There’s probably no animal on our ranch I’ve written about more than Mama Cat. For one thing, she’s been here almost as long as I have. For another, before her arrival we had a hard time keeping barn cats on the ranch. Since bringing her home as a wee kitten, however, that hasn’t been a problem — quite the reverse, in fact. “If you think about it,” my son said one day this spring, “All the cats on this ranch are kind of related to Mama Cat.”
“No,” I replied, “They are DEFINITELY all related to Mama Cat.”
And it’s true. There have been plenty of cat Dads passing through, but Mama Cat is mother or grandmother to every kitten that’s been born here in recent memory.
The blessing and curse of Mama Cat’s fertility has thus been a topic of this column many times. Despite the fact that we were very ready for Mama Cat (and her offspring) to stop procreating, I’d been hesitant to get her spayed because there seemed to be some kind of jinx on expensive medical procedures. The more money we spent at the vet on an animal, the more likely it was going to disappear or die of something unrelated almost immediately. But after Mama Cat’s last litter of kittens, I decided we just had to take the chance. She looked far too thin, and she was clearly worn out, not to mention we really couldn’t handle any more kittens. “Anyway, I’m just being silly,” I told myself. “Jinxing isn’t a real thing.”
That was last spring. After the surgery, Mama Cat healed up beautifully. She took over as a full-time grandma, babysitting the kittens one of her daughters (who had evaded capture during the cat spaying roundup) brought to the porch.
As the kittens grew, Mama Cat began to disappear more frequently. I worried a little, but not too much. Mama Cat was an old hand at prowling; she knew what she was doing. And she still came in almost every evening to eat her supper on the counter by the washroom.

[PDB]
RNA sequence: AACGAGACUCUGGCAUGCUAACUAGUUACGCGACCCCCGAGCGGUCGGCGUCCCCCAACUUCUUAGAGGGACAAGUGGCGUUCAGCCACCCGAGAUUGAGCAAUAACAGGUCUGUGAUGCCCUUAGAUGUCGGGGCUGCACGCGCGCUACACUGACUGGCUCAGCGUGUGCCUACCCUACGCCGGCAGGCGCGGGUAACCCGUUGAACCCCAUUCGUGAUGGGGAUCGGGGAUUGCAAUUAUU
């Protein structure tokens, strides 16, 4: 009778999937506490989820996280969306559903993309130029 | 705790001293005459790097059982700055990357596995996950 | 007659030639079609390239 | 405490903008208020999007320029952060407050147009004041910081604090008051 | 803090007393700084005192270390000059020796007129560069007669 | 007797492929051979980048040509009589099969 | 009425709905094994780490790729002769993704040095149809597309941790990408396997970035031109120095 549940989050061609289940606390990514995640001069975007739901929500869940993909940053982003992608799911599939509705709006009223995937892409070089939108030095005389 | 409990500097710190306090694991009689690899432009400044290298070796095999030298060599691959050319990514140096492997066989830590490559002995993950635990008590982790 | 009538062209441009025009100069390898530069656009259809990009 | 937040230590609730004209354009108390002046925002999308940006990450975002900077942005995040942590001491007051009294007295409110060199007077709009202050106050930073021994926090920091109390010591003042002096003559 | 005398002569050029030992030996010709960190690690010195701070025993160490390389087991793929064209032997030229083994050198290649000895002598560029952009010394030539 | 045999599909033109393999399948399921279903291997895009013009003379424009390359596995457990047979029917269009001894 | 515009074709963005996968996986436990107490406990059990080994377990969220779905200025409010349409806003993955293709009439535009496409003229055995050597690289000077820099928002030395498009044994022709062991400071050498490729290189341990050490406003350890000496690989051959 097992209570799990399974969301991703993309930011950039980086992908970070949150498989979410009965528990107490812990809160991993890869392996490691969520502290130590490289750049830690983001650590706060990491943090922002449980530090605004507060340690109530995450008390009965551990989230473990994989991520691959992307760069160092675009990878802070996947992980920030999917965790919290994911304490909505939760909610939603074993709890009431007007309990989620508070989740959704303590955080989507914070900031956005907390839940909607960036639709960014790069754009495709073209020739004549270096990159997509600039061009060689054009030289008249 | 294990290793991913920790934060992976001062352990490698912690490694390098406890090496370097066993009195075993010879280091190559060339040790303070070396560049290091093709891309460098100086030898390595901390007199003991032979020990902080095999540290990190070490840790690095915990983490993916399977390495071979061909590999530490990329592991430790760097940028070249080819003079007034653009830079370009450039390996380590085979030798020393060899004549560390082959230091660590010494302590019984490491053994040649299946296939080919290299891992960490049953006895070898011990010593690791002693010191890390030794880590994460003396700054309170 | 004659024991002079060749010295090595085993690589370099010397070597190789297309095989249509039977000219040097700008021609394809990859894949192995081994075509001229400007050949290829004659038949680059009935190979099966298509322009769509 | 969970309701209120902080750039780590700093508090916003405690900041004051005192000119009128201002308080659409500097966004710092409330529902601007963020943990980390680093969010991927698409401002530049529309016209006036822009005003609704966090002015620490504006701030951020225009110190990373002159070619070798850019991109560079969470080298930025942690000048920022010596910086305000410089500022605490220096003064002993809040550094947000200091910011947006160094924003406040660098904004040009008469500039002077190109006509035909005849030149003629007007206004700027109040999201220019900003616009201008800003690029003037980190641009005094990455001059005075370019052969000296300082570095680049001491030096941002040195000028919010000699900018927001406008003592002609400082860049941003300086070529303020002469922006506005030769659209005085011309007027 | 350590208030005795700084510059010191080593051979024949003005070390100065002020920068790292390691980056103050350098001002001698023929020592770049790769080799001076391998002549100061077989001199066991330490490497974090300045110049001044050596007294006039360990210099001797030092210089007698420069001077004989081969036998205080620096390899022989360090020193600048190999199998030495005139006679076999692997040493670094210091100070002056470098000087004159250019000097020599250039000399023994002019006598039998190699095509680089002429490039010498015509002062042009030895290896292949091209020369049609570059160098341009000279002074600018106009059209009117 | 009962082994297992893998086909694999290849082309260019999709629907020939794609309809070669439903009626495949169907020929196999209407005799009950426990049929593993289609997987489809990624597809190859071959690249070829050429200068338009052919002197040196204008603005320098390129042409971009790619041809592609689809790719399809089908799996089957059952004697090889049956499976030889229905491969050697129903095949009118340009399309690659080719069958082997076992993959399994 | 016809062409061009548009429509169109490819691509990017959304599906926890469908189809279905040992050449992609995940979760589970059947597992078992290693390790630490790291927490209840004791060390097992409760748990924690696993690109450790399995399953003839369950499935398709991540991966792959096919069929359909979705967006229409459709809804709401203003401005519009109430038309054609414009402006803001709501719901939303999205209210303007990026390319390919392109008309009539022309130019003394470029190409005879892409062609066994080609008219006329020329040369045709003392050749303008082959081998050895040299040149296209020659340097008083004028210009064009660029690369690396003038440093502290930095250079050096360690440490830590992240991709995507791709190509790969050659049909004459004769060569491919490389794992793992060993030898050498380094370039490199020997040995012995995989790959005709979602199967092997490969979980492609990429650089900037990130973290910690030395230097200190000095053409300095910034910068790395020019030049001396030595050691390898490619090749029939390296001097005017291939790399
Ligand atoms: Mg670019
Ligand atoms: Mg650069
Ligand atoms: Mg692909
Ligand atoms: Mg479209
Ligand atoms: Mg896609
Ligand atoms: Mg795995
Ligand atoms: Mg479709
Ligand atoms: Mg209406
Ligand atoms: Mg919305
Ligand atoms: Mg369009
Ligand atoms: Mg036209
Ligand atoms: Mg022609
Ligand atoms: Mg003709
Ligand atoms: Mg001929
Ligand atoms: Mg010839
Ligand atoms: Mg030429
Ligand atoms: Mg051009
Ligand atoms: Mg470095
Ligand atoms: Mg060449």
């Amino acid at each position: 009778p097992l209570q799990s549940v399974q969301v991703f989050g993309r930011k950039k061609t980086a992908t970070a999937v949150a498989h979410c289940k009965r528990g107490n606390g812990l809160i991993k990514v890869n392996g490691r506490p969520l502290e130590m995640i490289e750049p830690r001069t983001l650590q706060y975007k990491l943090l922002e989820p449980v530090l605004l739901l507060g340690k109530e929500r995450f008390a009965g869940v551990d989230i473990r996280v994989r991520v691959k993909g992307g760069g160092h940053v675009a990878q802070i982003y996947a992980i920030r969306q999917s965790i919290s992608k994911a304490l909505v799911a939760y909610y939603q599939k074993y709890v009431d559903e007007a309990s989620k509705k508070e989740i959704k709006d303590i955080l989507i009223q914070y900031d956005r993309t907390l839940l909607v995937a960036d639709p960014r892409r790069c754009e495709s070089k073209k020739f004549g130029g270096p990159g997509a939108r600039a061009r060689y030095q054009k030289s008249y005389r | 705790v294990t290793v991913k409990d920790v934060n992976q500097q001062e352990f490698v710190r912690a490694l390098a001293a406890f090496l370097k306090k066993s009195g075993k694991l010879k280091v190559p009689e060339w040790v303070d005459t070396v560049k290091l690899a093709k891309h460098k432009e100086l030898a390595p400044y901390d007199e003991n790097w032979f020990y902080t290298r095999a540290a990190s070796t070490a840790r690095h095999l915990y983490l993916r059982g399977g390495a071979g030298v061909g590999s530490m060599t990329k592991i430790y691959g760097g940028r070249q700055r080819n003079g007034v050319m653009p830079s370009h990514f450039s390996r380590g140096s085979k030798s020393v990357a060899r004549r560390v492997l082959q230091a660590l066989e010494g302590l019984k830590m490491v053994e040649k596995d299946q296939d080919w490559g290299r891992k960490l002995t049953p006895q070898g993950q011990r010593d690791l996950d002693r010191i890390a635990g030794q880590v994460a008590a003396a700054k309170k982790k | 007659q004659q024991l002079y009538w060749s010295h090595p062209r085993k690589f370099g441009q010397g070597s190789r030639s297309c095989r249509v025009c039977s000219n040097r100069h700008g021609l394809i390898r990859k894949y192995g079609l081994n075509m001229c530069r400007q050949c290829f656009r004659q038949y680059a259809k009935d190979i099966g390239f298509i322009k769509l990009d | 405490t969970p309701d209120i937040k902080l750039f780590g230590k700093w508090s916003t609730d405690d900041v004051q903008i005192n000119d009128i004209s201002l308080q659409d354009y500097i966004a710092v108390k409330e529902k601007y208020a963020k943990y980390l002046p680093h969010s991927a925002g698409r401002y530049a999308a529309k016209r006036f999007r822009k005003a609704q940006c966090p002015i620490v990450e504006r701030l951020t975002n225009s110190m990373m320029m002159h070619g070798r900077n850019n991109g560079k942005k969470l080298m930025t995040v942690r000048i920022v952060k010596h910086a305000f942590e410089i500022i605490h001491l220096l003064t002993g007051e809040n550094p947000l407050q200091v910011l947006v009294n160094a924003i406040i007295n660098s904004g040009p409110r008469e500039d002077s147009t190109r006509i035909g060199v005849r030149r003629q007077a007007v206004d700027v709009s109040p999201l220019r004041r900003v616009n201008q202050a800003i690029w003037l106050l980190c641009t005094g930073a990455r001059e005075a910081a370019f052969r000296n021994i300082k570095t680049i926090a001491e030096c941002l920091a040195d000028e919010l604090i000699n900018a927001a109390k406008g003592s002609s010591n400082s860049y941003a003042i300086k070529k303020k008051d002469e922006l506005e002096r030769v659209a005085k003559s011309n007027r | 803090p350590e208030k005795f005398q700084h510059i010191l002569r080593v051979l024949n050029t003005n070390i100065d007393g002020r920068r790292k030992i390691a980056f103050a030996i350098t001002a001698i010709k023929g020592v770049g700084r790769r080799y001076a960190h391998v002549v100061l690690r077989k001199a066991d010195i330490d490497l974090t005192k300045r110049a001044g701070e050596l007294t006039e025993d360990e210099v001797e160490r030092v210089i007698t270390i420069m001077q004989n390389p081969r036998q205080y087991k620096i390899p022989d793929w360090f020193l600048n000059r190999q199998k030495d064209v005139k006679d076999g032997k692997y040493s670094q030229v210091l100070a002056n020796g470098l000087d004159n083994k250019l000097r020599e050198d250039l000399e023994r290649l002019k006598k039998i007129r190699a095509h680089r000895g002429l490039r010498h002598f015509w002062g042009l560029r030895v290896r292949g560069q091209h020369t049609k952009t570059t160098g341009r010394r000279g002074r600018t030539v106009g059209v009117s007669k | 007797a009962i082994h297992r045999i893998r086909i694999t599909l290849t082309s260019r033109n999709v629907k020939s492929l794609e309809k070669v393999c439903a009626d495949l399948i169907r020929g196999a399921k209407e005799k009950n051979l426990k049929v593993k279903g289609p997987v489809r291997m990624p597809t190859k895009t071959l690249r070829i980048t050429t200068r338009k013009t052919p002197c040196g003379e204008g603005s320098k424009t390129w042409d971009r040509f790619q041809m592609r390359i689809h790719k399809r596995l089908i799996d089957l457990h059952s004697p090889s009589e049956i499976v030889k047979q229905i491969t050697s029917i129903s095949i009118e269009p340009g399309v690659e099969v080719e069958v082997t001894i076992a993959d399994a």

Then we left for our trip to Seattle. Upon our return, everyone rushed to greet us. Everyone except Mama Cat, who didn’t come in for supper that night either. A few days passed, then a few weeks. “Ok, so maybe jinxes are a real thing,” I thought grimly, and I said as much to my husband.
“Well, there’s no shortage of cats,” he replied in tones equally grim to my own, staring out the window at the collection of cats lounging on our patio furniture.
He was right, of course, and I tried to take comfort in Mama Cat’s presence via the genetic legacy of her many resilient, friendly children. But last week, when I heard a familiar yowl at the bathroom window (Mama Cat’s favorite way to alert me she’d like to come inside), I squealed with joy before racing to greet her. Sure enough, there she was, waiting on from the ledge, her yellow eyes unmistakable against her fluffy black fur.
“Mama Cat!” I shouted to the kids, as I ran to the sliding glass door. She walked through it with aristocratic grace, just as she has a few thousand times before, and jumped up to the counter immediately with an expectant look on her face.
I poured out some kibble and she coyly began to nibble at her food. Her fur, always flawlessly groomed, was shiny and full, her body felt lean but healthy. She didn’t appear to have missed many meals during the three months she’d been gone. If anything, she looked better than when she’d gone missing — strong and carefree.
“Well, I guess it’s true what they say about cats having nine lives,” I told my husband that night. “I wonder how many she used this summer?”
“Or maybe it’s the universe playing a cosmic joke on me,” he replied, glancing first at the cat sleeping on the back of the couch before shifting his gaze to the door where two more cats stood waiting to be let inside.
“Hard to say,” I laughed.
Chances are it was neither her nine lives nor a cosmic joke that brought Mama Cat back to us, but either way, I think we can say the curse is officially broken!
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